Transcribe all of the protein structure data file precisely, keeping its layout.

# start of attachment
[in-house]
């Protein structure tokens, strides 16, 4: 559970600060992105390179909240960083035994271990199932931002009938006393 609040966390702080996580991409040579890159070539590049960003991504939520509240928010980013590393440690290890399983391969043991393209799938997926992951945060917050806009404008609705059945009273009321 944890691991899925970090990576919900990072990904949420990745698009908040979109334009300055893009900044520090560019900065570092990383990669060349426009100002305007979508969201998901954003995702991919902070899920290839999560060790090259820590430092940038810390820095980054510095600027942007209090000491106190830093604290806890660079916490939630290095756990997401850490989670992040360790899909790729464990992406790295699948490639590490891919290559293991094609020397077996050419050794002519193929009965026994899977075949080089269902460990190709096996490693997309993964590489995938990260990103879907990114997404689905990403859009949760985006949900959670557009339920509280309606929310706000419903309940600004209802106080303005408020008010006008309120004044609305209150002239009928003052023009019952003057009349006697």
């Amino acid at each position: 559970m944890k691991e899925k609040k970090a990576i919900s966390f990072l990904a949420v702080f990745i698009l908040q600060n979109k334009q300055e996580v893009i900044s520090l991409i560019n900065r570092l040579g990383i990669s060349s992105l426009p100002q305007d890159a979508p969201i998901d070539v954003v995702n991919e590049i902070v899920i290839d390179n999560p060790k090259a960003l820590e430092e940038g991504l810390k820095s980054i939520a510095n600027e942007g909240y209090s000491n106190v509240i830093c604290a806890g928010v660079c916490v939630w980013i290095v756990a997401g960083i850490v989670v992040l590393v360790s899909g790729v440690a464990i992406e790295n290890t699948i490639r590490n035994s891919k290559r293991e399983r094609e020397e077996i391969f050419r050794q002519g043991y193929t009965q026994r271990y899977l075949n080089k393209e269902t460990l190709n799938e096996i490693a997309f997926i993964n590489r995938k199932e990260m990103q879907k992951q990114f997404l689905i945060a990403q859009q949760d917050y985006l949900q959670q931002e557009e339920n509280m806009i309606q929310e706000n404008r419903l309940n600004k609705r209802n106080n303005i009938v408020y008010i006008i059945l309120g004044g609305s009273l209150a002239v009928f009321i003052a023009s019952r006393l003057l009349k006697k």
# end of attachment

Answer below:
[in-house]
């Protein structure tokens, strides 16, 4: 559970600060992105390179909240960083035994271990199932931002009938006393 609040966390702080996580991409040579890159070539590049960003991504939520509240928010980013590393440690290890399983391969043991393209799938997926992951945060917050806009404008609705059945009273009321 944890691991899925970090990576919900990072990904949420990745698009908040979109334009300055893009900044520090560019900065570092990383990669060349426009100002305007979508969201998901954003995702991919902070899920290839999560060790090259820590430092940038810390820095980054510095600027942007209090000491106190830093604290806890660079916490939630290095756990997401850490989670992040360790899909790729464990992406790295699948490639590490891919290559293991094609020397077996050419050794002519193929009965026994899977075949080089269902460990190709096996490693997309993964590489995938990260990103879907990114997404689905990403859009949760985006949900959670557009339920509280309606929310706000419903309940600004209802106080303005408020008010006008309120004044609305209150002239009928003052023009019952003057009349006697």
């Amino acid at each position: 559970m944890k691991e899925k609040k970090a990576i919900s966390f990072l990904a949420v702080f990745i698009l908040q600060n979109k334009q300055e996580v893009i900044s520090l991409i560019n900065r570092l040579g990383i990669s060349s992105l426009p100002q305007d890159a979508p969201i998901d070539v954003v995702n991919e590049i902070v899920i290839d390179n999560p060790k090259a960003l820590e430092e940038g991504l810390k820095s980054i939520a510095n600027e942007g909240y209090s000491n106190v509240i830093c604290a806890g928010v660079c916490v939630w980013i290095v756990a997401g960083i850490v989670v992040l590393v360790s899909g790729v440690a464990i992406e790295n290890t699948i490639r590490n035994s891919k290559r293991e399983r094609e020397e077996i391969f050419r050794q002519g043991y193929t009965q026994r271990y899977l075949n080089k393209e269902t460990l190709n799938e096996i490693a997309f997926i993964n590489r995938k199932e990260m990103q879907k992951q990114f997404l689905i945060a990403q859009q949760d917050y985006l949900q959670q931002e557009e339920n509280m806009i309606q929310e706000n404008r419903l309940n600004k609705r209802n106080n303005i009938v408020y008010i006008i059945l309120g004044g609305s009273l209150a002239v009928f009321i003052a023009s019952r006393l003057l009349k006697k």